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EQI supporting the educational needs of School communities in Northern Ireland
EQI supporting the educational needs of School communities in Northern Ireland
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EQI supporting the educational needs of School communities in Northern Ireland

The provision of high-quality education is paramount to the future prosperity and stability of Northern Ireland and at the same time, education support services have been diminished in Northern Ireland over time.

Yet, the EQI Shaped professional Learning Network initiative continues to grow despite the fiscal challenges that exist, said Dr Martin Brown, Researcher Director at EQI – The Centre for Evaluation Quality and Inspection.

Dr Brown was speaking about the EQI Shaped Professional Learning Network initiative that has been in existence for the last six years at the Association of School and College Leaders (ASCL) conference that was held in Belfast city's Titanic Quarter.

Developed by EQI senior research fellow Dr. Patrick Shevlin and Dr. Brown the primary focus of the EQI Shaped Professional Learning Network comprising of schools (cross phase – primary and post primary - controlled and maintained – across the religious divide, and including integrated and shared education is to support targeted school improvement in a variety of forms; using newly developed and innovative techniques for continuing professional development and evaluation focused on a range of first hand evidence.

As to the future and success of the EQI initiative, Dr Shevlin during his address at the ASCL conference stated:

"The objective in the medium term, and specifically within 3 years, is that the number of schools will organically grow to eventually involve a minimum of 15% of NI schools within the shaped network –140 schools.

Work and competence for Action research within this EQI cluster led by myself and Dr. Brown is done on an entirely voluntary basis by ourselves and by the schools and organically grew and is growing.

We learn from within the group and we learn for those outside of the group. School improvement owned by schools themselves provides the driving force".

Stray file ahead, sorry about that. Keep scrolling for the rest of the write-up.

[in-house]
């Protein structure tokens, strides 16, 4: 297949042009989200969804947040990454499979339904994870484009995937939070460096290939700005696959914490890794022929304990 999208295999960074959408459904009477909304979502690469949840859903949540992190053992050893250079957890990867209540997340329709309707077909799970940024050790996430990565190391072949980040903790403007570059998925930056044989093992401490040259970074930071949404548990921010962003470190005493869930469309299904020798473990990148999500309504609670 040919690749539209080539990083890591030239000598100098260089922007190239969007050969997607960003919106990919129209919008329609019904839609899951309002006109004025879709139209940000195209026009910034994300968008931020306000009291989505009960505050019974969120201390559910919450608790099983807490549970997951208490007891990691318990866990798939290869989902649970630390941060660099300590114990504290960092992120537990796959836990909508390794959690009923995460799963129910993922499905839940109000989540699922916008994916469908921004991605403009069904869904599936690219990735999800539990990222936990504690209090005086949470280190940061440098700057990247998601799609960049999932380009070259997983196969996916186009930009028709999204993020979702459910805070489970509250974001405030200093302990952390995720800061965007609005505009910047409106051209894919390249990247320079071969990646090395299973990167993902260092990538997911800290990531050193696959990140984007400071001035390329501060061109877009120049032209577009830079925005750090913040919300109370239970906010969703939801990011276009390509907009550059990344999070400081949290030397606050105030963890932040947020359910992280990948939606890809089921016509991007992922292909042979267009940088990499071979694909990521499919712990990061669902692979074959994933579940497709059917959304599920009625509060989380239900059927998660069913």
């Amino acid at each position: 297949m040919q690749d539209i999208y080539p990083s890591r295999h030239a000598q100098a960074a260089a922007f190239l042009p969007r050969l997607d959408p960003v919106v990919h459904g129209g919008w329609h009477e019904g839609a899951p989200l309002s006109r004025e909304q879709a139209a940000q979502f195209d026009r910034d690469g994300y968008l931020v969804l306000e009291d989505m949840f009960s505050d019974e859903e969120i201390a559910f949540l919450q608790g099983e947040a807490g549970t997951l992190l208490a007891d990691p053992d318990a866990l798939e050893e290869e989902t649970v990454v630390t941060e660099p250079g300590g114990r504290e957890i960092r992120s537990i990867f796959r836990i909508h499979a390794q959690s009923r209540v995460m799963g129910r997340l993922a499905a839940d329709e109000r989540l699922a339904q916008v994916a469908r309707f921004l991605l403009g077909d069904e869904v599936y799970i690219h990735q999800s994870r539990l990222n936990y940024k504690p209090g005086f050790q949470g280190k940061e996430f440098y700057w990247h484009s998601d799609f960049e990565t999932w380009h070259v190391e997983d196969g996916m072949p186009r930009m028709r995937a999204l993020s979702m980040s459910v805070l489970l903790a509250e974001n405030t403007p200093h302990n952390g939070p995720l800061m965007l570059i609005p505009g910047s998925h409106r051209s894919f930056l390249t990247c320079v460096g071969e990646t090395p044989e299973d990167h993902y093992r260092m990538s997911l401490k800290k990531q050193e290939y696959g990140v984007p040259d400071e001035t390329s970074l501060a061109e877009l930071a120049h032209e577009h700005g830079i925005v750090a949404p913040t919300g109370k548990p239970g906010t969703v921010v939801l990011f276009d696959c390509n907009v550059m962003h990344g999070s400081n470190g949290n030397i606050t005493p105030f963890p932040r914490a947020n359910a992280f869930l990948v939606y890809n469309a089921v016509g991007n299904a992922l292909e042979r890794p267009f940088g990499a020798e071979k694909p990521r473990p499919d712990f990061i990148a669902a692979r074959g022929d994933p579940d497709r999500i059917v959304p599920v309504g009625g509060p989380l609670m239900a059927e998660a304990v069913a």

Dr. Brown stated:

"Overall the evidence we have gained shows that this is an excellent example of the power of education and how a shaped professional learning network can dissolve some of the boundaries that exist in society as well as providing the best conditions in which schools at all levels can learn from each other in the best interests of their communities.

It is our contribution to the call for civic and public engagement in our communities. We now look forward to the launch of the second compendium that can be used by a range of educational stakeholders throughout Northern Ireland and elsewhere".

The compendium of case studies derived from the first phase of the research can be downloaded from the Department of Education Northern Ireland Web site at the following link here

About ASCL

The Association of school and college leaders (ASCL) is a leading professional body representing over 19,000 school and college leaders in all phases across the UK.

About Martin Brown

Martin Brown, School of Policy and Practice, DCU Institute of Education is research director at EQI – The centre for Evaluation Quality and Inspection.

He is an elected faculty member of the Centre for Culturally Responsive Evaluation and Assessment at the University of Illinois, advisor to the Teaching Council of Ireland and is presently the Project coordinator and principal investigator for the following funded research projects: Erasmus+ Supporting Culturally Responsive Leadership in Schools (CRELES); Erasmus+ Aiding Culturally Responsive Assessment in Schools (ACRAS); Erasmus+ Distributed Evaluation and Planning in Schools (DEAPS); Erasmus+ Supervising schools in the 21st century; and (SCOTENS) ITE Students Readiness to teach in a Digital World.

About Patrick Shevlin

Dr Patrick Shevlin is the President of the Association for Science Education (Northern Ireland) and a senior research fellow at EQI, DCU Institute of Education.

He is an educational consultant with the Northern Ireland Council for Integrated Education (NICIE), the Council for Catholic Maintained Schools (CCMS) and the Controlled Schools Sectoral Council (CSSQ).

Before taking up these roles, he had been an Inspector with the Education Training Inspectorate (ETI) Northern Ireland for 26 years.

Within this role, he had a variety of positions, including that of Education Area Board Coordinator, which involved managing the work of a group of district inspectors within these education support services.

A former teacher, he completed his doctoral studies at Queens University, Belfast.